Education curriculum overhaul …political will is the answer


SINCE 1980 there has been talk on the need to change the country’s education curriculum.
The country, three decades ago underlined the urgency to review and re-orient its education curriculum.
The Curriculum Development Unit (CDU), a department in the then Ministry of Education and Culture in 1980 under Minister Dzingai Mutumbuka laid the foundation for the massive education transformation.
Exciting curriculum programmes which championed the cause of the liberation struggle were launched.
For 10 years, the CDU fulfilled its mandate to transform curriculum in line with the nations’ revolutionary aspirations, but its magnificent work came to an abrupt end.
As a result, despite over 30 years of independence, education in the country generally resembles knowledge traditions imposed during the colonial era.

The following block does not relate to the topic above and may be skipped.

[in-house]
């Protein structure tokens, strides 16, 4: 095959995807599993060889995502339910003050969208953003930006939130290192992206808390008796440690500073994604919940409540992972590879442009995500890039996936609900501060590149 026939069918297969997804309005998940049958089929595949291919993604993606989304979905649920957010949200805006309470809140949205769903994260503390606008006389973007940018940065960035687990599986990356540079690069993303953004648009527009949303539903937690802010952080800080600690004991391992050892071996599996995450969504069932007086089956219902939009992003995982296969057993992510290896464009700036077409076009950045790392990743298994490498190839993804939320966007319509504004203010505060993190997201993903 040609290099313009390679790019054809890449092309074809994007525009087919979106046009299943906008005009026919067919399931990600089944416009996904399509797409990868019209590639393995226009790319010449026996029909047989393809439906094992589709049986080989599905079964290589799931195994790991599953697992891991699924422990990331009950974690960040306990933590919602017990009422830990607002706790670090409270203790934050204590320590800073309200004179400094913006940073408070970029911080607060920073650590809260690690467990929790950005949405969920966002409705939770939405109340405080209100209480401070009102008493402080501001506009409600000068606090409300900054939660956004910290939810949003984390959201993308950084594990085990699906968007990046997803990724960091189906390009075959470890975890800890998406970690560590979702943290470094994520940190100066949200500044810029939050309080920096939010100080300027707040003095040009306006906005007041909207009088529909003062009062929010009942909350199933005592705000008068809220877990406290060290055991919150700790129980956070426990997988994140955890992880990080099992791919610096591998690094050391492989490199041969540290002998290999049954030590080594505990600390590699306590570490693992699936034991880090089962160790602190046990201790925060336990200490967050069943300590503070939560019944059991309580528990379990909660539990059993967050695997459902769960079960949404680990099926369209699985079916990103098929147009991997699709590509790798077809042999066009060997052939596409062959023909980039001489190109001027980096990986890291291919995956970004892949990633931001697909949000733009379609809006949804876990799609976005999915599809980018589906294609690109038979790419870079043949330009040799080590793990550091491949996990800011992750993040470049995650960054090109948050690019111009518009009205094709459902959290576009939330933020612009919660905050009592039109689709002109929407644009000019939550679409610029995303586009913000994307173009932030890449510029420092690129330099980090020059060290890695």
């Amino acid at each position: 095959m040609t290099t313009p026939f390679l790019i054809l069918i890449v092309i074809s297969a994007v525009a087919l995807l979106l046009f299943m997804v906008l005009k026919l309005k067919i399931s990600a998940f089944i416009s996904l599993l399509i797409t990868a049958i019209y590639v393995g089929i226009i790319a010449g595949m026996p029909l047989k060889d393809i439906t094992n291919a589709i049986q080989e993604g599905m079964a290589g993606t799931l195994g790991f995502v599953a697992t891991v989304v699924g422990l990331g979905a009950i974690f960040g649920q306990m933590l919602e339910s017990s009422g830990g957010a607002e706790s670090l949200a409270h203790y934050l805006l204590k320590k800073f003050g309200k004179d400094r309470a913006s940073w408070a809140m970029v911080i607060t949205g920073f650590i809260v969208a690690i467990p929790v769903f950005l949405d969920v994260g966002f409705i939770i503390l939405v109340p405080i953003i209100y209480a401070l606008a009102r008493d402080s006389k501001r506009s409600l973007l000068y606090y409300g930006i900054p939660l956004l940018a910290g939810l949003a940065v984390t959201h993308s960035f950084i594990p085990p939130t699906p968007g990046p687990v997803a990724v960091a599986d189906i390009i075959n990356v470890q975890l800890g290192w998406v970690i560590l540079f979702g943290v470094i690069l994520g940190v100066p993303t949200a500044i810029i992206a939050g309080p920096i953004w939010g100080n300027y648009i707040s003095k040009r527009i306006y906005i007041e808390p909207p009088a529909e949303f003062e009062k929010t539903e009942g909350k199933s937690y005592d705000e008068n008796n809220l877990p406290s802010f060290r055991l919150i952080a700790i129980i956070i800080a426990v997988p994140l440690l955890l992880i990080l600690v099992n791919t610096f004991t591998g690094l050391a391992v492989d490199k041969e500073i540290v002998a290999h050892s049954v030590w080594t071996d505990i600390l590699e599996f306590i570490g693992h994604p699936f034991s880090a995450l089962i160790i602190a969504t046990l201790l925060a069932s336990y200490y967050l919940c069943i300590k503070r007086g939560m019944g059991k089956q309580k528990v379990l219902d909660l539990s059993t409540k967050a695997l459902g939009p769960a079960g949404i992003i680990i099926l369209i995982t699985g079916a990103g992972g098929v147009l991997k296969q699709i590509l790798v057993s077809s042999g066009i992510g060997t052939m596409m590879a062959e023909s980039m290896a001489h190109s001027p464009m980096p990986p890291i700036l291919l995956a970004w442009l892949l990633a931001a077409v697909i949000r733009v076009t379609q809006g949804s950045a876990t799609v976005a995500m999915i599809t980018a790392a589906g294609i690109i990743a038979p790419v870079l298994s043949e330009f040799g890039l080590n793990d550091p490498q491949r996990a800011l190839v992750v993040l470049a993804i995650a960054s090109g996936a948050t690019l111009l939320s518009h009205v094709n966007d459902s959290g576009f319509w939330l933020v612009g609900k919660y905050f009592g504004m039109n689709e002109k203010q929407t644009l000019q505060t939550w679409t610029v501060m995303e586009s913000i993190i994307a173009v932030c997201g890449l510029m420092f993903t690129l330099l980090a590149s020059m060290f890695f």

The country inherited an education system that had been tailor-made to consolidate and perpetuate the colonial system.
That is why today, the whole school system, the teachers, the teaching and learning materials have been calibrated to cement colonial values and ideas.
More so Britain through its financial assistance is covertly involved in the administration of the country’s education system.
The United Kingdom’s Department of International Development (DFID) has in the past three years donated more than US$100 million through the Education Transition Fund, Basic Education Assistance Module (BEAM) and Camfed to, “assist Zimbabwe accelerate the revitalisation of the education sector by contributing to improving schools systems and governance, enhancing teaching and learning.”
During the same period, Britain also procured and distributed more than 22 million textbooks to all primary and secondary schools in Zimbabwe.
The textbooks included English, History, Ndebele and Shona subjects.
The UK government hopes to invest another US$100 million in the next three years in the education sector alone.